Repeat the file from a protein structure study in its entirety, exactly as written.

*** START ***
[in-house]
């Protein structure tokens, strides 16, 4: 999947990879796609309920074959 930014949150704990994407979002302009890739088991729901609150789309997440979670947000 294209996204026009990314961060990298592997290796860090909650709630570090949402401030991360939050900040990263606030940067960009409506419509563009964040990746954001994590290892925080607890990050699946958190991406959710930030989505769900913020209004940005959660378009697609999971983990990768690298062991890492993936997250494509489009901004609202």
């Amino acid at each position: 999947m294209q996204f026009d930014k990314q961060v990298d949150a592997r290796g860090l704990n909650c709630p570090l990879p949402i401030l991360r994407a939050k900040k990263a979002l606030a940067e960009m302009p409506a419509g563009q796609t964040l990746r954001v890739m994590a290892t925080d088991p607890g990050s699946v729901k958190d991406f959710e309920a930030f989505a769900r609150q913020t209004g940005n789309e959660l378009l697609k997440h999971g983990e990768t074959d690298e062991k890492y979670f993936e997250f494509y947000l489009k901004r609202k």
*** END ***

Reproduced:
[in-house]
């Protein structure tokens, strides 16, 4: 999947990879796609309920074959 930014949150704990994407979002302009890739088991729901609150789309997440979670947000 294209996204026009990314961060990298592997290796860090909650709630570090949402401030991360939050900040990263606030940067960009409506419509563009964040990746954001994590290892925080607890990050699946958190991406959710930030989505769900913020209004940005959660378009697609999971983990990768690298062991890492993936997250494509489009901004609202």
């Amino acid at each position: 999947m294209q996204f026009d930014k990314q961060v990298d949150a592997r290796g860090l704990n909650c709630p570090l990879p949402i401030l991360r994407a939050k900040k990263a979002l606030a940067e960009m302009p409506a419509g563009q796609t964040l990746r954001v890739m994590a290892t925080d088991p607890g990050s699946v729901k958190d991406f959710e309920a930030f989505a769900r609150q913020t209004g940005n789309e959660l378009l697609k997440h999971g983990e990768t074959d690298e062991k890492y979670f993936e997250f494509y947000l489009k901004r609202k």